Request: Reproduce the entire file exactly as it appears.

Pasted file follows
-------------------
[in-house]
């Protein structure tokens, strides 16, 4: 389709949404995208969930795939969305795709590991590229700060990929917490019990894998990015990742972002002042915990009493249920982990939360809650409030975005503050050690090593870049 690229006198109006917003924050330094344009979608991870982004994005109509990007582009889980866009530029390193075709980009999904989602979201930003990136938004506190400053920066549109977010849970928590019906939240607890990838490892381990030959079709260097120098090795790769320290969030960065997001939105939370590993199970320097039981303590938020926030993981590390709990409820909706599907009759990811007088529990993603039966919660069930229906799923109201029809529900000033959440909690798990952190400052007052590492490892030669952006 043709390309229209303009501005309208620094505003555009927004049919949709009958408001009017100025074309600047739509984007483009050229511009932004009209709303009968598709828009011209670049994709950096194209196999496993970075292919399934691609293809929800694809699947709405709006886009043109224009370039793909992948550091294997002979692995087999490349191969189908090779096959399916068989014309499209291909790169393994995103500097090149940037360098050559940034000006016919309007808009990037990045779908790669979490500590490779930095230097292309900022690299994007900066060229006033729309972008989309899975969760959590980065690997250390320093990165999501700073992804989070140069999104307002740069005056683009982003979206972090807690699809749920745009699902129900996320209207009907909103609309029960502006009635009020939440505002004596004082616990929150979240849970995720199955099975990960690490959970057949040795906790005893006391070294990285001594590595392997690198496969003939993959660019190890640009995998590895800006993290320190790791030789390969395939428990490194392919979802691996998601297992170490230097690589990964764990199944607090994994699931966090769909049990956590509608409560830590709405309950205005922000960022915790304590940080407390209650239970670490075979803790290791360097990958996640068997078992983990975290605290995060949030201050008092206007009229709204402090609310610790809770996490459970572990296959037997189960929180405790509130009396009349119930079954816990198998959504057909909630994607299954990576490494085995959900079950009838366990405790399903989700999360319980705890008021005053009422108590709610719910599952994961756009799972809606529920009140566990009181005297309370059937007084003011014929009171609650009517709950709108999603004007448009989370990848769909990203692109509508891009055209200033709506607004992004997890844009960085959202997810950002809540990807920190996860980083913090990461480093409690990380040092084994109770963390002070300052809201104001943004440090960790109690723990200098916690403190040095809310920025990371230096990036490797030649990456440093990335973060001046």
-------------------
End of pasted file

[in-house]
């Protein structure tokens, strides 16, 4: 389709949404995208969930795939969305795709590991590229700060990929917490019990894998990015990742972002002042915990009493249920982990939360809650409030975005503050050690090593870049 690229006198109006917003924050330094344009979608991870982004994005109509990007582009889980866009530029390193075709980009999904989602979201930003990136938004506190400053920066549109977010849970928590019906939240607890990838490892381990030959079709260097120098090795790769320290969030960065997001939105939370590993199970320097039981303590938020926030993981590390709990409820909706599907009759990811007088529990993603039966919660069930229906799923109201029809529900000033959440909690798990952190400052007052590492490892030669952006 043709390309229209303009501005309208620094505003555009927004049919949709009958408001009017100025074309600047739509984007483009050229511009932004009209709303009968598709828009011209670049994709950096194209196999496993970075292919399934691609293809929800694809699947709405709006886009043109224009370039793909992948550091294997002979692995087999490349191969189908090779096959399916068989014309499209291909790169393994995103500097090149940037360098050559940034000006016919309007808009990037990045779908790669979490500590490779930095230097292309900022690299994007900066060229006033729309972008989309899975969760959590980065690997250390320093990165999501700073992804989070140069999104307002740069005056683009982003979206972090807690699809749920745009699902129900996320209207009907909103609309029960502006009635009020939440505002004596004082616990929150979240849970995720199955099975990960690490959970057949040795906790005893006391070294990285001594590595392997690198496969003939993959660019190890640009995998590895800006993290320190790791030789390969395939428990490194392919979802691996998601297992170490230097690589990964764990199944607090994994699931966090769909049990956590509608409560830590709405309950205005922000960022915790304590940080407390209650239970670490075979803790290791360097990958996640068997078992983990975290605290995060949030201050008092206007009229709204402090609310610790809770996490459970572990296959037997189960929180405790509130009396009349119930079954816990198998959504057909909630994607299954990576490494085995959900079950009838366990405790399903989700999360319980705890008021005053009422108590709610719910599952994961756009799972809606529920009140566990009181005297309370059937007084003011014929009171609650009517709950709108999603004007448009989370990848769909990203692109509508891009055209200033709506607004992004997890844009960085959202997810950002809540990807920190996860980083913090990461480093409690990380040092084994109770963390002070300052809201104001943004440090960790109690723990200098916690403190040095809310920025990371230096990036490797030649990456440093990335973060001046």